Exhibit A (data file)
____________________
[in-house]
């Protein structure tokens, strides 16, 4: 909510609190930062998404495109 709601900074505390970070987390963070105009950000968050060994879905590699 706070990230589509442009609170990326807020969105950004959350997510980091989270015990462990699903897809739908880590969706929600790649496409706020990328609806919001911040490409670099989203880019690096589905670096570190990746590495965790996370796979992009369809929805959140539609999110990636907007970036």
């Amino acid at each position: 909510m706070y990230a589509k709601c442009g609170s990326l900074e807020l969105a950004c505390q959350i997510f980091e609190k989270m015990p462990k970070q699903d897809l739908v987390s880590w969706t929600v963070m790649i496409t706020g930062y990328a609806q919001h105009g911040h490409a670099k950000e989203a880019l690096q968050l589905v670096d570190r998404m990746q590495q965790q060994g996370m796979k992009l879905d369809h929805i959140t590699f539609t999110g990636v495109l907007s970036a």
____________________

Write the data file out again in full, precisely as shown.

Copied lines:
[in-house]
């Protein structure tokens, strides 16, 4: 909510609190930062998404495109 709601900074505390970070987390963070105009950000968050060994879905590699 706070990230589509442009609170990326807020969105950004959350997510980091989270015990462990699903897809739908880590969706929600790649496409706020990328609806919001911040490409670099989203880019690096589905670096570190990746590495965790996370796979992009369809929805959140539609999110990636907007970036």
């Amino acid at each position: 909510m706070y990230a589509k709601c442009g609170s990326l900074e807020l969105a950004c505390q959350i997510f980091e609190k989270m015990p462990k970070q699903d897809l739908v987390s880590w969706t929600v963070m790649i496409t706020g930062y990328a609806q919001h105009g911040h490409a670099k950000e989203a880019l690096q968050l589905v670096d570190r998404m990746q590495q965790q060994g996370m796979k992009l879905d369809h929805i959140t590699f539609t999110g990636v495109l907007s970036a």